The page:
2014 Faculty [Program]   
 
The 2014 NS Mycological Society Foray currently has the following esteemed faculty attending:
 
Dr. David Malloch, Keynote Speaker
  TrufflesMaster's degree from San Francisco State University, Ph.D. from the University of Toronto.  First professional job was with Agriculture Canada in Ottawa in 1970.  In 1975 accepted a faculty position in the Department of Botany, University of Toronto.  Taught a two-week course in marine biology at the Huntsman Marine Science Centre, St. Andrews, New Brunswick from 1986 to 2006 and developed a strong attachment to Atlantic Canada.  Retired in 2003 and moved to Little Lepreau, New Brunswick.  Research Associate with the New Brunswick Museum from 2003 to present.

Dr Malloch's Keynote Address will be on:

Cortinarius
Cortinarius is the largest genus of mushrooms, thought to as many as 2000 species worlwide.  Two thousand species is probably an underestimate; according to Funga Nordica, there are estimated to be 900 species in the nordic countries alone.  Since species of Cortinarius are found from the tropics to the arctic and subantarctic the actual number of species may be several thousand.  All species of Cortinarius are thought to be mycorrhizal; that is, they form very specific symbiotic relationships with the roots of woody plants.  These relationships are specific enough that species found associated with oak will not usually be found under pine.  Such specific associations partially explain the great diversity within the genus.

Identification of Cortinarius species is difficult.  Authors of most field guides limit themselves to describing only a few common and distinctive species.  Trying to name collections not in these guides is a frustrating task requiring a lot of books, a microscope, and a great deal of perserverance.  Most amateur mycologists just throw up their hands and go on to less challenging groups.  However, the genus can be subdivided into smaller more workable groups, allowing us to narrow the task down somewhat.  There are now some excellent guides to European species of Cortinarius that work pretty well in North America and at least some groups are under study here.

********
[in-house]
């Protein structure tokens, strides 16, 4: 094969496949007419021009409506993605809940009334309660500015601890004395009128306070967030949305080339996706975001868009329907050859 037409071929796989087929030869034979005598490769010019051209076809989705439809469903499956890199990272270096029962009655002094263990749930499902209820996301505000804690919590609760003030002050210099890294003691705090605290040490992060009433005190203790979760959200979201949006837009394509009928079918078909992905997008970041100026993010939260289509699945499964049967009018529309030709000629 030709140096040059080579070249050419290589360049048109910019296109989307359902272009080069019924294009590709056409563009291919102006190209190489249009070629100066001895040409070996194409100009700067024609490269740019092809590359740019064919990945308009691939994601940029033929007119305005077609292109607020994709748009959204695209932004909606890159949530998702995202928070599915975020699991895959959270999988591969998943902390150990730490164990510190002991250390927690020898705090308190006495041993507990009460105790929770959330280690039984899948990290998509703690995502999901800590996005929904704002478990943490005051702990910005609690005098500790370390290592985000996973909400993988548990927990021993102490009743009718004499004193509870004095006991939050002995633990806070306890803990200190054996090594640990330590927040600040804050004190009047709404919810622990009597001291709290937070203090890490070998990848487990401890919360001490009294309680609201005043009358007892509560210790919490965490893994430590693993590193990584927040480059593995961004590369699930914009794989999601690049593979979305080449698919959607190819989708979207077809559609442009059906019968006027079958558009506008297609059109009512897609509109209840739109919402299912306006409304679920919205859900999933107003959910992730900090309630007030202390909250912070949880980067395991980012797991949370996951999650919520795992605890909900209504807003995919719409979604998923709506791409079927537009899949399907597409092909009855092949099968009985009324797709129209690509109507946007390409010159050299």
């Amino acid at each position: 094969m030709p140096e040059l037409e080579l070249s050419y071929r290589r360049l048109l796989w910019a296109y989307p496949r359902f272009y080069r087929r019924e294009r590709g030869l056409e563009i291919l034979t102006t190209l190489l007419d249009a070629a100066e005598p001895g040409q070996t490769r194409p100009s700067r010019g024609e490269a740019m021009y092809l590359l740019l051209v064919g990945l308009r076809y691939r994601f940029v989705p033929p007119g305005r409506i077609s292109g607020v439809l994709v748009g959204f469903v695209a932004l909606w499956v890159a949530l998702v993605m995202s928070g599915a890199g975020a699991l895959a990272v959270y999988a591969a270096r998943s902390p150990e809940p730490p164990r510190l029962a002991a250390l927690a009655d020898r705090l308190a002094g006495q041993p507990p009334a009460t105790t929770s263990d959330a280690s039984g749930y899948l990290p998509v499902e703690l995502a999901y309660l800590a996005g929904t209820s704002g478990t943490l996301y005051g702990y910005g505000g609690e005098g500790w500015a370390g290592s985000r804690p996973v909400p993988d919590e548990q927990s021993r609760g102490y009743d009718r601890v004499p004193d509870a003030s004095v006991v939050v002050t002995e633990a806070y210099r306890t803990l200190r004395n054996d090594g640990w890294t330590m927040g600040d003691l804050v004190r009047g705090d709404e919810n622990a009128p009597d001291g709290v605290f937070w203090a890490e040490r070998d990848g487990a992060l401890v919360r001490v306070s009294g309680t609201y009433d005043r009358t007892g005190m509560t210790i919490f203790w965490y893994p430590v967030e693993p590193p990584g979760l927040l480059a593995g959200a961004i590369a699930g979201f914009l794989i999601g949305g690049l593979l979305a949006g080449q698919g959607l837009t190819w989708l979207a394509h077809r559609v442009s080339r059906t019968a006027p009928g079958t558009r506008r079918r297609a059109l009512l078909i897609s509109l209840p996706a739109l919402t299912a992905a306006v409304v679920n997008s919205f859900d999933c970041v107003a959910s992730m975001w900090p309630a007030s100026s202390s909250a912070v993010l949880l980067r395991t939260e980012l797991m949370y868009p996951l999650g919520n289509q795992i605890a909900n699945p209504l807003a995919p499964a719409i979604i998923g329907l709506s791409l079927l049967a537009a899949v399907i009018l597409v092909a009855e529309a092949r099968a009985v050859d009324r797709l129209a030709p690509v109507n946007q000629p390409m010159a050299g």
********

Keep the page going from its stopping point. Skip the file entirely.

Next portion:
Truffles
Dr. Leanord Hutchison, Keynote Speaker
 

Leanord is an associate professor in the Faculty of Natural Resources Management at Lakehead University in Thunder Bay, Ontario. He teaches courses in Fungal Biology, Forest Pathology, Plant Biology and Urban Forestry. His research is focussed on the biology of forest fungi, including mushrooms that form ectomycorrhizas and those that decompose wood and litter.

Dr Hutchison's keynote address will be on: Life Underground: The Story of Truffles and Truffle-like Fungi.

   
Dr. David Boyle
David has been interested in mushrooms for a long time. He started and ran Maritime MicroBiologicals Inc. (MMBI), this company doing R&D, primarily for industry.  Fungi that increased plant growth (e.g. mycorrhizal fungi), degraded pollutants (bioremediation) or controlled insect pests (biological control) figured in varoius projects. MMBI also sold spawn for various edible mushrooms to commercial growers.  David continues to make spawn and give workshops on growing mushrooms during his retirement.
 
Amanda Bremnar
  Mycology expert from the New Brunswick Museum, also returning from the 2010 Foray
 
Dr. Scott Cunningham
  Scott is a biologist with a doctorate in molecular biology,and sea kayaker who has explored the Atlantic coast by canoe and sea kayak for over two decades. In 1982 he established Coastal Adventures,and outdoor adventure and kayaking company. He has written of his experiences extensively in articles for outdoor magazines and has published Sea Kayaking in Nova Scotia,a detailed route guide (revised in 2000). He has photographed our coastline extensively and his work has appeared in several magazines and books depicting the region. Scott is an avid naturalist and co-founder of the Halifax Field Naturalists. His specialty is the mushroom flora of the region.
   
Dr. Gavin Kernaghan
  Gavin is Associate Professor at Mount Saint Vincent Univeristy. He leads the Atlantic Root Symbiosis Lab,where research focuses on the ecology of fungi in northern forests. In particular the ecological relationships between plant communities and their root associated endophytic and mycorrhizal fungi. The lab combines mycorrhizal re-synthesis with a variety of DNA based identification techniques. Gavin is a director of the NS Mycological society and leads the mushroom identification and voucher specimen program for the Nova Scotia forays.